May was busy but the photos may not show it.
The month started with a tour of Otsuji Farms
on Oahu. The farm got its start in 1954, and the city sorta grew up around it, so now you could call it an urban farm. It’s a three-generation farm. The middle generation still makes sure the place runs day in and day out. Edwin, wearing his signature Crocodile-Dundee-hat, led the tour.
Shortly thereafter, on Kauai, the Kilauea Point Lighthouse celebrated its 99th anniversary
with talk story, hula, music and, of course, seabirds. The wedge-tailed shearwaters were in the burrows adding their call--more like a moan--to the day’s festivities. Overhead, red-tailed tropicbirds squawked and flew backwards in their courtship dance. On the hill--sort of like a shoulder to the point itself--Laysan albatross adults returned from sea to regurgitate a meal of fish eggs and squid for their three-month-old chicks. This chicks, by the way, are losing their dark, downy feathers. Their white body plumage is in. And their wings have grown extraordinarily long. When they stretch their wings to let the wind blow through them, the birds remind me of Carol Burnett wearing the “curtain dress” in a Gone with the Wind parody. Remember that? It’s just that the wings on these chicks are so disproportionately long.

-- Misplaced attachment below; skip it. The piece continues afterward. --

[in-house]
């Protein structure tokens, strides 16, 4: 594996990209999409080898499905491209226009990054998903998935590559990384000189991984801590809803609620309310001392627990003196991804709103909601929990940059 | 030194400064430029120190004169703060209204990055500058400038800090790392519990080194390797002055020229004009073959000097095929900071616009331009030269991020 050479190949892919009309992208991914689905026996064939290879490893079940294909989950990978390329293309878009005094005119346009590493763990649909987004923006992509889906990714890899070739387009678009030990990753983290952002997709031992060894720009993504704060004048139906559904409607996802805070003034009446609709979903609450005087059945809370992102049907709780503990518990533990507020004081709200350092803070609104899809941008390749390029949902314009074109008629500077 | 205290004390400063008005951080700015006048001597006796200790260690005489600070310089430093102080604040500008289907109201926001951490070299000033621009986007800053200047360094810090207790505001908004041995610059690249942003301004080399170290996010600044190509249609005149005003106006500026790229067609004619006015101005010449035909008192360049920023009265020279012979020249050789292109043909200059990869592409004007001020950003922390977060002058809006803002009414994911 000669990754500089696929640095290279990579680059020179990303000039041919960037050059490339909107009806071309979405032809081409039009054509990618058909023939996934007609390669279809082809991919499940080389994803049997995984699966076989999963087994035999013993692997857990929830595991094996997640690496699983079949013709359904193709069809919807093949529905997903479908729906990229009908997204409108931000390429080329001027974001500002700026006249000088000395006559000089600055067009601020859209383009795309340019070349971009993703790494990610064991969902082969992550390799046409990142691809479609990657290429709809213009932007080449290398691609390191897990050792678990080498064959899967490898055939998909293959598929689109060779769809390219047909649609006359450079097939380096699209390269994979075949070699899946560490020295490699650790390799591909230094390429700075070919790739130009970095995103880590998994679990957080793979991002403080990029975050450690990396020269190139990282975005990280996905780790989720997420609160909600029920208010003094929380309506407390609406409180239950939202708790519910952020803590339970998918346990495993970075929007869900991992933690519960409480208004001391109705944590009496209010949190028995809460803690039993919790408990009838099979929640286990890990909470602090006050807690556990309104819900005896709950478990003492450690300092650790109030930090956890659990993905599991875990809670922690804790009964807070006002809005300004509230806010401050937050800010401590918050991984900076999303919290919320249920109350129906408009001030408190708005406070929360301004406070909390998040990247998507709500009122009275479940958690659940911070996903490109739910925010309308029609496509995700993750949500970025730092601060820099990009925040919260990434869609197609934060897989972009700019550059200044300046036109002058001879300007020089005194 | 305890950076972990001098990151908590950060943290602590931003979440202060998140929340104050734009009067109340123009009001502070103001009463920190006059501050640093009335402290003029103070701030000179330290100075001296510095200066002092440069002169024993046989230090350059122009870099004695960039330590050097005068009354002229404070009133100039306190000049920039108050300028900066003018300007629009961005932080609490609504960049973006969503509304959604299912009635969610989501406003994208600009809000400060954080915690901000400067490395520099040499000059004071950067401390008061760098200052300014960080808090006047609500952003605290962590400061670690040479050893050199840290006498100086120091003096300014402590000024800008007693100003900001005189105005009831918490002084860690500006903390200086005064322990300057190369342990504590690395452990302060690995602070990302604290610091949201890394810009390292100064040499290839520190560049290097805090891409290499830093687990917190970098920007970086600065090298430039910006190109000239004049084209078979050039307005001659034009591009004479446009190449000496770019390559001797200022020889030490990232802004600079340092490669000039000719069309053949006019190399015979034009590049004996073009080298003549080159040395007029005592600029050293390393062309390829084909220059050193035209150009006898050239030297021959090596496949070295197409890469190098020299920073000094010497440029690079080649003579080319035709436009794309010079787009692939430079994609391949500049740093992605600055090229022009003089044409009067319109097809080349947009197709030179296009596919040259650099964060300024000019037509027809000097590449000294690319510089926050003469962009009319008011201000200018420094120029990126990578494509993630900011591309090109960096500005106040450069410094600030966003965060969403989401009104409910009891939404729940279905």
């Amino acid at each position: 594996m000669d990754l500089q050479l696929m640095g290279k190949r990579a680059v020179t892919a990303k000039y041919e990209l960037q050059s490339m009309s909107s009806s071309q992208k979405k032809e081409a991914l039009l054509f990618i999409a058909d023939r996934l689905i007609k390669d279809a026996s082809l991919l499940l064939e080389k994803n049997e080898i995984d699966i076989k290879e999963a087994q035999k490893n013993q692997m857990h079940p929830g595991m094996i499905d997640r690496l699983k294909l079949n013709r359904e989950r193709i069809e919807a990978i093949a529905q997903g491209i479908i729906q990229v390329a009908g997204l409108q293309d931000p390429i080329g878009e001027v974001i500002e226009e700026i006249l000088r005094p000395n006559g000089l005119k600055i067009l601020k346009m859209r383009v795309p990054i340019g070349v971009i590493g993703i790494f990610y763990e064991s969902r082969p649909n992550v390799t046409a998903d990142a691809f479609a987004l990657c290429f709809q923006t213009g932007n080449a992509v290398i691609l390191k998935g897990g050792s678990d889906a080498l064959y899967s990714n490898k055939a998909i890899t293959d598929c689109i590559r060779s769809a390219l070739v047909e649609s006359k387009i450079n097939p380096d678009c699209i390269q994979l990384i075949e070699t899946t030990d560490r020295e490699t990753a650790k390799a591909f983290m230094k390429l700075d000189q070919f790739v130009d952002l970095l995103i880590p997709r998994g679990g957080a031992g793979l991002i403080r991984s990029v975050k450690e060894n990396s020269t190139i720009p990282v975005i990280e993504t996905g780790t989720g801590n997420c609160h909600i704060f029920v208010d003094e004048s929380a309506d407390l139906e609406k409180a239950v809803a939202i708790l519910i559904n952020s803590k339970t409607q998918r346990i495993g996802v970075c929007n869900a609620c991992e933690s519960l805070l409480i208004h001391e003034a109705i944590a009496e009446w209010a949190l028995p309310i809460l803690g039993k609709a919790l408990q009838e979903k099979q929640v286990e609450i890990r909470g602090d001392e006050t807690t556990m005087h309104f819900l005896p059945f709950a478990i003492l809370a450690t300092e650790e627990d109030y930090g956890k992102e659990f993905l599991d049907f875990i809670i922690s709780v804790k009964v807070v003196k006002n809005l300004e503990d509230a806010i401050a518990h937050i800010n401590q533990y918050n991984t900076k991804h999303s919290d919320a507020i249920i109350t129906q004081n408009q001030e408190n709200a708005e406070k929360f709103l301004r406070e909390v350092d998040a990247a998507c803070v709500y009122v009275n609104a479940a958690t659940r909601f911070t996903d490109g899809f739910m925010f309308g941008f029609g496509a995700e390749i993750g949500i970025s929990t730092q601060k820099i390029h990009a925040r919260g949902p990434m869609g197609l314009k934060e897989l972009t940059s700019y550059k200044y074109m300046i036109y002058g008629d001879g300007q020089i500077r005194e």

Kauai’s third and fourth Hawaiian monk seal pup
were born, and I spent a good chunk of time trying to keep up with them over the month. One hot morning, a neighbor named Sharon showed up with freshly-picked lychee, and that’s when I realized summer had arrived. The seasons can do that in Hawaii--sneak up on you.
In the middle of the month, my author friend Darien Gee
flew to Kauai from her home on Big Island. She keynoted an event at Small Town Coffee on behalf of the literary journal, Kauai Backstory. We talked about how mythology and mythic construction pervades literature--and movie and TV shows today.
An eight or nine-year-old Hawaiian monk seal male swallowed a fish hook
. For that, he caught a ride on a U.S. Coast Guard C-130 to Oahu, where he visited the Honolulu Zoo and the Waikiki Aquarium. Some kind people removed his hook, gave him meds to battle the infection that had already set in and led to pneumonia. When all that cleared up, they booked a flight for him back to Oahu on another C-130. It was delayed three hours due to engine trouble. But, eventually, Kolohe--the rascal--returned to Kauai, rode in the back of a truck across the island and was released on the west side. He made two laps of the keiki pool--“thanks for the help, humans”--and headed out for open ocean. Since then, the thousands of dollars of electronics he’s sporting on his back have reported that he’s making normal foraging dives and patrolling the southeast coast of Kauai.
And I took a walk on Anini Beach
and learned the hukilau.
How was your May?